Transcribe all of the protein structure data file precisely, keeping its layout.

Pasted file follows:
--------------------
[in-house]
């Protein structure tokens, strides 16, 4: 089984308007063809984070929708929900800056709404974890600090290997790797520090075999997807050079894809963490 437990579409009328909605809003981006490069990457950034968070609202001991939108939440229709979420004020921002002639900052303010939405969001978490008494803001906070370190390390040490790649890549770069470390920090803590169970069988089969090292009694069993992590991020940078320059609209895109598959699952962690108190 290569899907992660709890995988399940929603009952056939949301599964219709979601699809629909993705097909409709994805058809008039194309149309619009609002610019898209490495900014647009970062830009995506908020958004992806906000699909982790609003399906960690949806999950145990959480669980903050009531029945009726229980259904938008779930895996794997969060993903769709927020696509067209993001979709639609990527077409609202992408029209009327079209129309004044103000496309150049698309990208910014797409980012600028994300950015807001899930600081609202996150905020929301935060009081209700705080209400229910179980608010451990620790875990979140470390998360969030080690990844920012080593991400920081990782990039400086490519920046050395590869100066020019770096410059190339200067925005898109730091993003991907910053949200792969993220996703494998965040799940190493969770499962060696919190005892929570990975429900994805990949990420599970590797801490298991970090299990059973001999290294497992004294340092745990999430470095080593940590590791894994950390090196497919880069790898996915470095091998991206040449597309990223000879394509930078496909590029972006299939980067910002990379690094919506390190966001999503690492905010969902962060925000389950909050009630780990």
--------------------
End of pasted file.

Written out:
[in-house]
């Protein structure tokens, strides 16, 4: 089984308007063809984070929708929900800056709404974890600090290997790797520090075999997807050079894809963490 437990579409009328909605809003981006490069990457950034968070609202001991939108939440229709979420004020921002002639900052303010939405969001978490008494803001906070370190390390040490790649890549770069470390920090803590169970069988089969090292009694069993992590991020940078320059609209895109598959699952962690108190 290569899907992660709890995988399940929603009952056939949301599964219709979601699809629909993705097909409709994805058809008039194309149309619009609002610019898209490495900014647009970062830009995506908020958004992806906000699909982790609003399906960690949806999950145990959480669980903050009531029945009726229980259904938008779930895996794997969060993903769709927020696509067209993001979709639609990527077409609202992408029209009327079209129309004044103000496309150049698309990208910014797409980012600028994300950015807001899930600081609202996150905020929301935060009081209700705080209400229910179980608010451990620790875990979140470390998360969030080690990844920012080593991400920081990782990039400086490519920046050395590869100066020019770096410059190339200067925005898109730091993003991907910053949200792969993220996703494998965040799940190493969770499962060696919190005892929570990975429900994805990949990420599970590797801490298991970090299990059973001999290294497992004294340092745990999430470095080593940590590791894994950390090196497919880069790898996915470095091998991206040449597309990223000879394509930078496909590029972006299939980067910002990379690094919506390190966001999503690492905010969902962060925000389950909050009630780990």